Volume 542 Number 7639

Editorials

News

News Features

News & Views

Double trouble for tumours p.34

When some cancer cells delete a tumour-suppressor gene, they also delete nearby genes. It emerges that one of these latter genes has a key metabolic role, revealing a therapeutic opportunity that might be relevant for many tumours. See Letter p.119

doi: 10.1038/nature21117

Nanoparticle atoms pinpointed p.35

The locations of atoms in a metallic alloy nanoparticle have been determined using a combination of electron microscopy and image simulation, revealing links between the particle's structure and magnetic properties. See Letter p.75

doi: 10.1038/542035a

The final frontier in cancer diagnosis p.36

A computer, trained to classify skin cancers using image analysis alone, can now identify certain cancers as successfully as can skin-cancer doctors. What are the implications for the future of medical diagnosis? See Letter p.115

doi: 10.1038/nature21492

Vast peatlands found in the Congo Basin p.38

The discovery of what is potentially the world's largest continuous tropical peat complex has great implications for global carbon stocks, land management and scientific investment in central Africa. See Letter p.86

doi: 10.1038/542038b

Growth factor rattled out of its cage p.40

The growth factor TGF-ß1 is located inside a protein cage, and is thought to be released by force applied through integrin proteins. A structure of TGF-ß1 in complex with integrin αVß6 sheds light on the uncaging process. See Article p.55

doi: 10.1038/nature21119

Making a mountain out of a plateau p.41

A theory proposed in 2015 suggested that relatively flat surfaces in mountain ranges were formed by the reorganization of river networks. A fresh analysis rebuts this idea, reigniting discussion of a long-standing problem in Earth science.

doi: 10.1038/542041a

Articles

The role of fatty acid β-oxidation in lymphangiogenesis p.49

The lymphangiogenic factor PROX1 transcriptionally upregulates CPT1A, a rate-controlling enzyme in fatty acid β-oxidation, and this co-regulates lymphatic endothelial cell differentiation by epigenetic control of lymphatic gene expression, demonstrating a role for metabolism in developmental biology.

doi: 10.1038/nature21028

Structure of a eukaryotic cyclic-nucleotide-gated channel p.60

The first high-resolution (3.5 Å) structure of a full-length cyclic-nucleotide-gated channel, revealing an unconventional, voltage-insensitive voltage-sensor domain and a unique coupling mechanism between cyclic-nucleotide-binding and pore-opening.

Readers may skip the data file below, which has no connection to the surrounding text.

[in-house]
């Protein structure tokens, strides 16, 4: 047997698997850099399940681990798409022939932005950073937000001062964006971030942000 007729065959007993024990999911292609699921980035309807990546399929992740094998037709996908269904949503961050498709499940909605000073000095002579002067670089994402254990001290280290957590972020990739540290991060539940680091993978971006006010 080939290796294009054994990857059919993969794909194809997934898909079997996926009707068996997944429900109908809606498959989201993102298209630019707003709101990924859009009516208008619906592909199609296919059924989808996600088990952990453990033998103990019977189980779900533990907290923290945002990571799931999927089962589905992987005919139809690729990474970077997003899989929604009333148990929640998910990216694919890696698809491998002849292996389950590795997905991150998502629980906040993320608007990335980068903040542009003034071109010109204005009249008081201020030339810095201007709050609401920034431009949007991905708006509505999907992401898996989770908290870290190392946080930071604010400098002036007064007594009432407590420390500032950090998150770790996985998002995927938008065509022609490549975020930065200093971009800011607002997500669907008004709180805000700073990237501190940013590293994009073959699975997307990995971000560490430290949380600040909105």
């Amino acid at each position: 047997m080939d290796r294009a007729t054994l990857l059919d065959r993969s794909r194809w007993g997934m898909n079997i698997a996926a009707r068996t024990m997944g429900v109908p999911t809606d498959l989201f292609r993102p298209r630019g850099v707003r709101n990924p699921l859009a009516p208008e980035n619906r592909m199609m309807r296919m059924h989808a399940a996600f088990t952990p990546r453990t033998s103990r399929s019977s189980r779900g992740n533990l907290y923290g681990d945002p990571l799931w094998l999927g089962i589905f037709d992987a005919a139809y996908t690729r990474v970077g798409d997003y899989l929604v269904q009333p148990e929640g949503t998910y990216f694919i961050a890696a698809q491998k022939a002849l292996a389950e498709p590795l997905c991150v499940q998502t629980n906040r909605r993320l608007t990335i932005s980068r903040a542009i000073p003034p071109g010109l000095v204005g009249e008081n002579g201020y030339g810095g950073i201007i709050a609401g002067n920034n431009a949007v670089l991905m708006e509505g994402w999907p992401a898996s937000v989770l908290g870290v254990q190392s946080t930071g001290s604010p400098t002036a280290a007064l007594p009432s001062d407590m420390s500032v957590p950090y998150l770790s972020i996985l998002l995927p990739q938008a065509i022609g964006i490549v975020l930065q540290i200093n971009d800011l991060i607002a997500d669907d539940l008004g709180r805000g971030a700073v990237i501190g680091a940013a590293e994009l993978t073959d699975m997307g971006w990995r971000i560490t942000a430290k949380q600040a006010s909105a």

doi: 10.1038/nature20819

Letters

Spin–orbit-coupled fermions in an optical lattice clock p.66

Spin–orbit coupling is implemented in an optical lattice clock using a narrow optical transition in fermionic 87Sr atoms, thus mitigating the heating problems of previous experiments with alkali atoms and offering new prospects for future investigations.

doi: 10.1038/nature20811

Elevation alters ecosystem properties across temperate treelines globally p.91

Examination of the ecosystem properties of treeline ecotones in seven temperate regions of the world shows that the reduction in temperature with increasing elevation does not affect tree leaf nutrient concentrations, but does reduce ground-layer community-weighted plant nitrogen levels, leading to a strong stoichiometric convergence of ground-layer plant community nitrogen to phosphorus ratios across all regions.

doi: 10.1038/nature21027

Plasmodium malariae and P. ovale genomes provide insights into malaria parasite evolution OPEN p.101

Elucidation of the evolutionary history and interrelatedness of Plasmodium species that infect humans has been hampered by a lack of genetic information for three human-infective species: P. malariae and two P. ovale species (P. o. curtisi and P. o. wallikeri). These species are prevalent across most regions in which malaria is endemic and are often undetectable by light microscopy, rendering their study in human populations difficult. The exact evolutionary relationship of these species to the other human-infective species has been contested. Using a new reference genome for P. malariae and a manually curated draft P. o. curtisi genome, we are now able to accurately place these species within the Plasmodium phylogeny. Sequencing of a P. malariae relative that infects chimpanzees reveals similar signatures of selection in the P. malariae lineage to another Plasmodium lineage shown to be capable of colonization of both human and chimpanzee hosts. Molecular dating suggests that these host adaptations occurred over similar evolutionary timescales. In addition to the core genome that is conserved between species, differences in gene content can be linked to their specific biology. The genome suggests that P. malariae expresses a family of heterodimeric proteins on its surface that have structural similarities to a protein crucial for invasion of red blood cells. The data presented here provide insight into the evolution of the Plasmodium genus as a whole.

doi: 10.1038/nature21038